Geometry of Living

Philip Koch, Cape Cod Morning, oil on canvas, 30 1/2 x 50", 1994
Collection of the Cedar Rapids Museum of Art, Iowa

I was once told it's important to live a balanced life. Couldn't agree more and ever since I've been looking for someone who's got that. I'll let you know when I find one.

For everyone I do know it seems more the opposite- that we're all caught up in the swirls and flows of currents we don't control. Of course we make our own lives happen by paddling and steering as best we can, but just as much, life happens to us. Precarious as it sometimes feels it's still very possible to have a good life.

That's why we have painting and music- reminders that the seemingly unconnected parts of our lives can achieve moments of elegant balance. Above is one of my paintings from a few years back (my scanning- of-old-slides-project continues apace). Sean Ulmer, the Curator of the Cedar Rapids Art Museum wrote me last fall to tell me he'd just installed this painting in the galleries showing selections from the Museum's Permanent Collection. Maybe some of you Midwesterners can go take a look.

The painting's composition places the yellow house smack dab in the center of the canvas. Left at that I could have had an overly centered arrangement where the house just sat there dead still. But what had caught my eye about the motif was the energetic asymmetry of the adjoining spaces. To the left the trees politely march, alternating between bands of light and dark. They're a bit like the white and black keys on a piano. To the right of the house, all hell breaks loose, with trees soaring up into the heights and the lower branches dancing around in the most irregular rhythm.

Imagine for a moment how the house feels. One one side you have order and logical arrangement, and on your other shoulder you've got an explosion happening. Sound familiar? The poor house has to relate to both kinds of activity, and it does. Notice how the horizontal top of the roof lines up exactly with the tops of the trees at the left. And borrowing a note from the irregularity of the right side foliage, diagonal shadows snake across the most prominent of the yellow walls. In its way the house takes a nod in both directions.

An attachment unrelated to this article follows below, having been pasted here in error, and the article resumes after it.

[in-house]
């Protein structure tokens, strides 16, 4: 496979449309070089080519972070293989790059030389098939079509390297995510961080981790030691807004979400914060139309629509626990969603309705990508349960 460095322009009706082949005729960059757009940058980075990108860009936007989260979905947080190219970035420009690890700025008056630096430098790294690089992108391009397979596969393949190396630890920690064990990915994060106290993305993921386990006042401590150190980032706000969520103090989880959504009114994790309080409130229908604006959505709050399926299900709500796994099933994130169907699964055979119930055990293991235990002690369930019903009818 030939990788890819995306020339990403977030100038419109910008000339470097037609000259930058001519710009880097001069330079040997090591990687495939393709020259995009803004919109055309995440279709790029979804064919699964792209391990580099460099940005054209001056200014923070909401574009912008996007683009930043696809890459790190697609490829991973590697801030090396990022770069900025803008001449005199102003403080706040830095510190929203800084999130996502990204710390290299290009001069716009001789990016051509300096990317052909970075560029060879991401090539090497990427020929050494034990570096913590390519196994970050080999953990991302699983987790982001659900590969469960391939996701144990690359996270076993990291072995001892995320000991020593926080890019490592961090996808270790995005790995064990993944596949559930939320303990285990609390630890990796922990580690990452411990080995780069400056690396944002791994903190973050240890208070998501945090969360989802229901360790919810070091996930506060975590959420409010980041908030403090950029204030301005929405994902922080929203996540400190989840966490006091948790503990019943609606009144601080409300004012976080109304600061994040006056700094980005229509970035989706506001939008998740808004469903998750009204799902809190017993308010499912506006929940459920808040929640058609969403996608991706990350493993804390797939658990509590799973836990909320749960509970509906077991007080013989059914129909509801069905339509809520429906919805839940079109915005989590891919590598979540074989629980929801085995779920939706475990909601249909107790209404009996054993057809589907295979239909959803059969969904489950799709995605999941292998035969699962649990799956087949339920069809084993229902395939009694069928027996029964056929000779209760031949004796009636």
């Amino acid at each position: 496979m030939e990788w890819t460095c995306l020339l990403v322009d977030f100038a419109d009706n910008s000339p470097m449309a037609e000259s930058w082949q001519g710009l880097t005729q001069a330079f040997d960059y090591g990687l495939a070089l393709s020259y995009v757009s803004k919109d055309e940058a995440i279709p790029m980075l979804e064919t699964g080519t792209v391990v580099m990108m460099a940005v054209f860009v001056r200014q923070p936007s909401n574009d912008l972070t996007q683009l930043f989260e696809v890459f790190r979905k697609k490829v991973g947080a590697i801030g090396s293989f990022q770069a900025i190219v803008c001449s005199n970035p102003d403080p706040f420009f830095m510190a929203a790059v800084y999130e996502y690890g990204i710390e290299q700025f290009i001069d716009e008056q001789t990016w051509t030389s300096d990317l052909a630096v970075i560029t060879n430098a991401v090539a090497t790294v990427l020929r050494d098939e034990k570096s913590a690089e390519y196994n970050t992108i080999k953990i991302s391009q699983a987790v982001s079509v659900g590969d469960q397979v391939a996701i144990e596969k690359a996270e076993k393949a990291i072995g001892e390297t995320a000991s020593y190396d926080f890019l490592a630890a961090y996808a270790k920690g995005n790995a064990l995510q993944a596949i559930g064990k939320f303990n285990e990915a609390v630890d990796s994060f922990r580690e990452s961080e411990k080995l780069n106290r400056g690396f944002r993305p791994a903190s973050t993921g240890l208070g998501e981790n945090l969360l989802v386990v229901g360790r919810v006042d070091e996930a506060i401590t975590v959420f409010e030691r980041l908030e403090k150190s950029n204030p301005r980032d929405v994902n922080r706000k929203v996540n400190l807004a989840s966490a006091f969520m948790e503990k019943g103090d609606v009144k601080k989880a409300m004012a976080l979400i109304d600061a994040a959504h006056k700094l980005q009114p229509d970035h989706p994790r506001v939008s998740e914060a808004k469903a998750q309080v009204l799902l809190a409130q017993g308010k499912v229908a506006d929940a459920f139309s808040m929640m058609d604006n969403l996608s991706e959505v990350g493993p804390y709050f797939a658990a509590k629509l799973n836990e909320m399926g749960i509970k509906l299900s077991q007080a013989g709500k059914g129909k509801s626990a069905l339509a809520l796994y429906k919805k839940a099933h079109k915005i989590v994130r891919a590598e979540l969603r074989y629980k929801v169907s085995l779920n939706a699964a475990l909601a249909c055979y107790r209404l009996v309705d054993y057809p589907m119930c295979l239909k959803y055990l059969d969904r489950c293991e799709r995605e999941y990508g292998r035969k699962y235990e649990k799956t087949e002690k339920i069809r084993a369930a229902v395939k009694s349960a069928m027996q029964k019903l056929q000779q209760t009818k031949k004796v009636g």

The task of the painter is to spell out the relationships between the big actors. I wanted the house to stand out as an individual and also seamlessly become part of the team of architecture, roadways, and dense living forests. Painting the house much lighter in tone and brighter in its yellow hue took care of the house's unique personality. A little more tricky was getting the house to join up with the rest of the surrounding spaces. One device that helped was placing dark trees both in back of and in front of the house. It's a little like a sandwich with the bread holding the lettuce, tomato and mayonaisse together
(I'm vegetarian so my BLT leave off the bacon).

In the last few years I've become more intrigued with the image of the untouched natural world and have stopped including roads and architecture in my paintings. But for many years before houses and trees together were my bread and butter. My eyes always loved the high contrast of color and form between organic nature and the human-made geometry and colors. The hundreds of such paintings I made of that jarring combination radicalized my eye. I got comfortable with striking contrasts of form and color. Now as I explore painting of simply lakes, mountains and forests, I'm borrowing many of the abrupt movements of color change and colliding shapes that the architecture paintings trained me to see. It's a welcome part of my baggage now. And my sense of balance is getting better...


  1. Hi Philip, I started out this morning doing some research on Abbott Thayer and ended up on your blog! Very fine. I'd like to add your link to mine.

  2. Abbott Thayer is such a wonderful painter- delghted you're banging the drum for him and his work.

    He was an influence on one of my favorite aritsts, Rockwell Kent, early in Kent's career. Thayer had hired Kent on as a studio assistant. After seeing some of Kent's own paintings was so impressed he told Kent to quit the job and concentrate on Kent's own work.

    You have to admire how Thayer overcame whatever envy or pettiness to give Kent such encouragement. Coming from someone of Thayer's stature it much have meant a lot to Kent.


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